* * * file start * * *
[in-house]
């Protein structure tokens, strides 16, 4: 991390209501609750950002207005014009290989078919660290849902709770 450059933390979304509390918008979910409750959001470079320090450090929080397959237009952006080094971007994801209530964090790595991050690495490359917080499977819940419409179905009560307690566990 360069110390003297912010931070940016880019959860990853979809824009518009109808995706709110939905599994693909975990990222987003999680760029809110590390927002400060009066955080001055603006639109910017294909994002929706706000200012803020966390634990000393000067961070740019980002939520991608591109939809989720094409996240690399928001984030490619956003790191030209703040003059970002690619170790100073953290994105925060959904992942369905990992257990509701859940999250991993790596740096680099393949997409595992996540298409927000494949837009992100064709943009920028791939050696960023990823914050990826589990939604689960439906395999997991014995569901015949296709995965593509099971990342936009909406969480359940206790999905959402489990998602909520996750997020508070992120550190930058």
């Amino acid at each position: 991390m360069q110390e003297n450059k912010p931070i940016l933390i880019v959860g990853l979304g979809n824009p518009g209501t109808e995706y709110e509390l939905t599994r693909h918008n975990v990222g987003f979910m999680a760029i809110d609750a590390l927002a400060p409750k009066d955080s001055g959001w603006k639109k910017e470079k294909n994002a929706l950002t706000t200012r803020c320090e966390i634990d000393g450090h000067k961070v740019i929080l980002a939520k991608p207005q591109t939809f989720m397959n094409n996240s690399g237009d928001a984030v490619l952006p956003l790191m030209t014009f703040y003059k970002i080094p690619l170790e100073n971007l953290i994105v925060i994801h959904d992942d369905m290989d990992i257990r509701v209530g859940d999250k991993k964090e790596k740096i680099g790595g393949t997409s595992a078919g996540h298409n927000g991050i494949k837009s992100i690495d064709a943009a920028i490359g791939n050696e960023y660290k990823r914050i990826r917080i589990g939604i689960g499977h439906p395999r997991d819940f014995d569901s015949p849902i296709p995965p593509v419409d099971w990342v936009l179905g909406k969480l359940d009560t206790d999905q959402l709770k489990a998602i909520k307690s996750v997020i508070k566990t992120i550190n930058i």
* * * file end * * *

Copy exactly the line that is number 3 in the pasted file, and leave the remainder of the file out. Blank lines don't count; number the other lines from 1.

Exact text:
């Amino acid at each position: 991390m360069q110390e003297n450059k912010p931070i940016l933390i880019v959860g990853l979304g979809n824009p518009g209501t109808e995706y709110e509390l939905t599994r693909h918008n975990v990222g987003f979910m999680a760029i809110d609750a590390l927002a400060p409750k009066d955080s001055g959001w603006k639109k910017e470079k294909n994002a929706l950002t706000t200012r803020c320090e966390i634990d000393g450090h000067k961070v740019i929080l980002a939520k991608p207005q591109t939809f989720m397959n094409n996240s690399g237009d928001a984030v490619l952006p956003l790191m030209t014009f703040y003059k970002i080094p690619l170790e100073n971007l953290i994105v925060i994801h959904d992942d369905m290989d990992i257990r509701v209530g859940d999250k991993k964090e790596k740096i680099g790595g393949t997409s595992a078919g996540h298409n927000g991050i494949k837009s992100i690495d064709a943009a920028i490359g791939n050696e960023y660290k990823r914050i990826r917080i589990g939604i689960g499977h439906p395999r997991d819940f014995d569901s015949p849902i296709p995965p593509v419409d099971w990342v936009l179905g909406k969480l359940d009560t206790d999905q959402l709770k489990a998602i909520k307690s996750v997020i508070k566990t992120i550190n930058i």